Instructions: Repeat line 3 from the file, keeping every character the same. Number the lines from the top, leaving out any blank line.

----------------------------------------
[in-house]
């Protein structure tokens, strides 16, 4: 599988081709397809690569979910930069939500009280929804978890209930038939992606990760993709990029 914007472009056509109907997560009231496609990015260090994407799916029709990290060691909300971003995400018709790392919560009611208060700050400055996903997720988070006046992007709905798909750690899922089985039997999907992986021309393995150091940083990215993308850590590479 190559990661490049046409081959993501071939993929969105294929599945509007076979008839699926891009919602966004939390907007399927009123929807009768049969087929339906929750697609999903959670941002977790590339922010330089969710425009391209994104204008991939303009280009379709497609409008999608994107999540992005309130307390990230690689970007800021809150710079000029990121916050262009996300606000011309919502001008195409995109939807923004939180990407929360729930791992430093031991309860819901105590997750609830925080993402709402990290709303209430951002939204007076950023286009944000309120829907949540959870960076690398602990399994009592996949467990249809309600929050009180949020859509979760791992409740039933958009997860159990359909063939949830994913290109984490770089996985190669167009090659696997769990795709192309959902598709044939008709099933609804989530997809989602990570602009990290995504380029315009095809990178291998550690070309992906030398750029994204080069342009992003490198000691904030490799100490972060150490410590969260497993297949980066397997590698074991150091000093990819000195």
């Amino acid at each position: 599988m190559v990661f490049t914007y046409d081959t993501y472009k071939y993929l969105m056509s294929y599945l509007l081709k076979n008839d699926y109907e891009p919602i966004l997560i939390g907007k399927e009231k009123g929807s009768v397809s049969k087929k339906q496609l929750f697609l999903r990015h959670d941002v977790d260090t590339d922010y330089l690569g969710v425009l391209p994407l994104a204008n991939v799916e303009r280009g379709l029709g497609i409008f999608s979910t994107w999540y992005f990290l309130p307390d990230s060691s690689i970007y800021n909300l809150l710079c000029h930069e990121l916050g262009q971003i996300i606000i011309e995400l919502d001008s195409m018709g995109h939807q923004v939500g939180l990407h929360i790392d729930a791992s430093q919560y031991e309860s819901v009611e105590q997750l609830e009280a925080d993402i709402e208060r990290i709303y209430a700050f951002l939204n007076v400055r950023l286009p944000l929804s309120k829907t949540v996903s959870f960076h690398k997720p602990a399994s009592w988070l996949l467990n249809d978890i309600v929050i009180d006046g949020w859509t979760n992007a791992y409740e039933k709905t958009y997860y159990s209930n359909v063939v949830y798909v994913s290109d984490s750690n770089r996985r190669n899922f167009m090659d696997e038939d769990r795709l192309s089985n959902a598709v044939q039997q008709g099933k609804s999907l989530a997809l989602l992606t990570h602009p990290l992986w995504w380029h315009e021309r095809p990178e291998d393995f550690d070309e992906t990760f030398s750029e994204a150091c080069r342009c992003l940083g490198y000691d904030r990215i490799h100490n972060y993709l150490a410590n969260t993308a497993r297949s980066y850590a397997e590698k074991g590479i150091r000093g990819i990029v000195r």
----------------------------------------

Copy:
């Amino acid at each position: 599988m190559v990661f490049t914007y046409d081959t993501y472009k071939y993929l969105m056509s294929y599945l509007l081709k076979n008839d699926y109907e891009p919602i966004l997560i939390g907007k399927e009231k009123g929807s009768v397809s049969k087929k339906q496609l929750f697609l999903r990015h959670d941002v977790d260090t590339d922010y330089l690569g969710v425009l391209p994407l994104a204008n991939v799916e303009r280009g379709l029709g497609i409008f999608s979910t994107w999540y992005f990290l309130p307390d990230s060691s690689i970007y800021n909300l809150l710079c000029h930069e990121l916050g262009q971003i996300i606000i011309e995400l919502d001008s195409m018709g995109h939807q923004v939500g939180l990407h929360i790392d729930a791992s430093q919560y031991e309860s819901v009611e105590q997750l609830e009280a925080d993402i709402e208060r990290i709303y209430a700050f951002l939204n007076v400055r950023l286009p944000l929804s309120k829907t949540v996903s959870f960076h690398k997720p602990a399994s009592w988070l996949l467990n249809d978890i309600v929050i009180d006046g949020w859509t979760n992007a791992y409740e039933k709905t958009y997860y159990s209930n359909v063939v949830y798909v994913s290109d984490s750690n770089r996985r190669n899922f167009m090659d696997e038939d769990r795709l192309s089985n959902a598709v044939q039997q008709g099933k609804s999907l989530a997809l989602l992606t990570h602009p990290l992986w995504w380029h315009e021309r095809p990178e291998d393995f550690d070309e992906t990760f030398s750029e994204a150091c080069r342009c992003l940083g490198y000691d904030r990215i490799h100490n972060y993709l150490a410590n969260t993308a497993r297949s980066y850590a397997e590698k074991g590479i150091r000093g990819i990029v000195r």